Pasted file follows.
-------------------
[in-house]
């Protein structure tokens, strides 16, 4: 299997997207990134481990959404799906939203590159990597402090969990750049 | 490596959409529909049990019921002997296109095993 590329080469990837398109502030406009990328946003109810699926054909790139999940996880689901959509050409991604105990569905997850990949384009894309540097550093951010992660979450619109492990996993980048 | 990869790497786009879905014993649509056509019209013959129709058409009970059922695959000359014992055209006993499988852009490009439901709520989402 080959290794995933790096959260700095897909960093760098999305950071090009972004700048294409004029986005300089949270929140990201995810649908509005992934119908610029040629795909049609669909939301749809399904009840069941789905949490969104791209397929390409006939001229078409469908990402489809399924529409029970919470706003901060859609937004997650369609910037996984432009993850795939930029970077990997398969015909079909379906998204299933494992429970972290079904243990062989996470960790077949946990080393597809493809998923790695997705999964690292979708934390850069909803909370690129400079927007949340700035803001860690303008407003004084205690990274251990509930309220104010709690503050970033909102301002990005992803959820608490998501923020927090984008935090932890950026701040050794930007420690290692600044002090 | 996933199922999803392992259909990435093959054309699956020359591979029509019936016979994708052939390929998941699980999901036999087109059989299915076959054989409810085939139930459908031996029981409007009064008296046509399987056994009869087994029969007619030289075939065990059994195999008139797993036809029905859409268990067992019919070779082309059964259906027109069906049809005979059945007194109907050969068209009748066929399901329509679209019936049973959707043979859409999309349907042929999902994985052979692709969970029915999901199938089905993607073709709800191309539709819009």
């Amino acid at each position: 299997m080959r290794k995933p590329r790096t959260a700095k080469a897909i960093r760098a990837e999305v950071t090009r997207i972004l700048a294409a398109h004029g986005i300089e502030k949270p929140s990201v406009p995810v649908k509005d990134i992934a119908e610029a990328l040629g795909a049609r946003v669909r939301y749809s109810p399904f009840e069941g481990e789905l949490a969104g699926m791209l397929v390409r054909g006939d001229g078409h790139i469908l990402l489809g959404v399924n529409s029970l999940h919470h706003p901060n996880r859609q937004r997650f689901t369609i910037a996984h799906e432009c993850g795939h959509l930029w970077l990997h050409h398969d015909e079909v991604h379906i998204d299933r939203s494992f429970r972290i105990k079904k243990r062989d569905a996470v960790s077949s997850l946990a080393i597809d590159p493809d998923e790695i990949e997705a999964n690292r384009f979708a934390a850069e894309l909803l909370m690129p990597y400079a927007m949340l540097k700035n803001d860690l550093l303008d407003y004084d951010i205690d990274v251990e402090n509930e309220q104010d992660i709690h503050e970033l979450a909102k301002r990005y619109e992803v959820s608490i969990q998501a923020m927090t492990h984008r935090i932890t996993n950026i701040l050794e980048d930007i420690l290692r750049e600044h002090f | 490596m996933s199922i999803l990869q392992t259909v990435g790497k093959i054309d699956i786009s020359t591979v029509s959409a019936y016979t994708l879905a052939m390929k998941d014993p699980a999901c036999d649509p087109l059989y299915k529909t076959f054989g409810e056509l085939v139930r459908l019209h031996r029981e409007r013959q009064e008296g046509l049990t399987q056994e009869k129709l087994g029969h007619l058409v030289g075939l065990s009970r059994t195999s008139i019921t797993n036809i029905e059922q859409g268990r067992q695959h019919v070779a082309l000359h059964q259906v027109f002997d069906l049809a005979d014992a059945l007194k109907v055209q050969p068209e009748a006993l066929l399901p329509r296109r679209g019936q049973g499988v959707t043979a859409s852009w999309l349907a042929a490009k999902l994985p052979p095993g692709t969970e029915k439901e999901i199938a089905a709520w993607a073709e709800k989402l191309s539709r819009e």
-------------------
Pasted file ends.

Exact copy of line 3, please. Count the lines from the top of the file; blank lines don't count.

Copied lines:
């Amino acid at each position: 299997m080959r290794k995933p590329r790096t959260a700095k080469a897909i960093r760098a990837e999305v950071t090009r997207i972004l700048a294409a398109h004029g986005i300089e502030k949270p929140s990201v406009p995810v649908k509005d990134i992934a119908e610029a990328l040629g795909a049609r946003v669909r939301y749809s109810p399904f009840e069941g481990e789905l949490a969104g699926m791209l397929v390409r054909g006939d001229g078409h790139i469908l990402l489809g959404v399924n529409s029970l999940h919470h706003p901060n996880r859609q937004r997650f689901t369609i910037a996984h799906e432009c993850g795939h959509l930029w970077l990997h050409h398969d015909e079909v991604h379906i998204d299933r939203s494992f429970r972290i105990k079904k243990r062989d569905a996470v960790s077949s997850l946990a080393i597809d590159p493809d998923e790695i990949e997705a999964n690292r384009f979708a934390a850069e894309l909803l909370m690129p990597y400079a927007m949340l540097k700035n803001d860690l550093l303008d407003y004084d951010i205690d990274v251990e402090n509930e309220q104010d992660i709690h503050e970033l979450a909102k301002r990005y619109e992803v959820s608490i969990q998501a923020m927090t492990h984008r935090i932890t996993n950026i701040l050794e980048d930007i420690l290692r750049e600044h002090f | 490596m996933s199922i999803l990869q392992t259909v990435g790497k093959i054309d699956i786009s020359t591979v029509s959409a019936y016979t994708l879905a052939m390929k998941d014993p699980a999901c036999d649509p087109l059989y299915k529909t076959f054989g409810e056509l085939v139930r459908l019209h031996r029981e409007r013959q009064e008296g046509l049990t399987q056994e009869k129709l087994g029969h007619l058409v030289g075939l065990s009970r059994t195999s008139i019921t797993n036809i029905e059922q859409g268990r067992q695959h019919v070779a082309l000359h059964q259906v027109f002997d069906l049809a005979d014992a059945l007194k109907v055209q050969p068209e009748a006993l066929l399901p329509r296109r679209g019936q049973g499988v959707t043979a859409s852009w999309l349907a042929a490009k999902l994985p052979p095993g692709t969970e029915k439901e999901i199938a089905a709520w993607a073709e709800k989402l191309s539709r819009e």